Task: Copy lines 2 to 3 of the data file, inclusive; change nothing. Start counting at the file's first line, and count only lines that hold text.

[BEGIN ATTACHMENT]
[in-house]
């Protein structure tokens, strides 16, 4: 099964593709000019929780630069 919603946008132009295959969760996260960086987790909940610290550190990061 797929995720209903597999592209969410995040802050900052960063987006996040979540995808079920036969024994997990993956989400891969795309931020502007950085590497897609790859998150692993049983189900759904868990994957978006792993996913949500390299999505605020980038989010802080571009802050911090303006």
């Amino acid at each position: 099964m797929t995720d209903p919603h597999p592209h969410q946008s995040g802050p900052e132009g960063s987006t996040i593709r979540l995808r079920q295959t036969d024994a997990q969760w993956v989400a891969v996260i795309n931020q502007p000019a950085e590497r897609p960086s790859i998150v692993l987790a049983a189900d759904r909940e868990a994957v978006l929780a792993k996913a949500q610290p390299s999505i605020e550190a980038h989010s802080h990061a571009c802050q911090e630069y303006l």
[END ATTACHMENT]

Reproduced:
């Protein structure tokens, strides 16, 4: 099964593709000019929780630069 919603946008132009295959969760996260960086987790909940610290550190990061 797929995720209903597999592209969410995040802050900052960063987006996040979540995808079920036969024994997990993956989400891969795309931020502007950085590497897609790859998150692993049983189900759904868990994957978006792993996913949500390299999505605020980038989010802080571009802050911090303006």
């Amino acid at each position: 099964m797929t995720d209903p919603h597999p592209h969410q946008s995040g802050p900052e132009g960063s987006t996040i593709r979540l995808r079920q295959t036969d024994a997990q969760w993956v989400a891969v996260i795309n931020q502007p000019a950085e590497r897609p960086s790859i998150v692993l987790a049983a189900d759904r909940e868990a994957v978006l929780a792993k996913a949500q610290p390299s999505i605020e550190a980038h989010s802080h990061a571009c802050q911090e630069y303006l």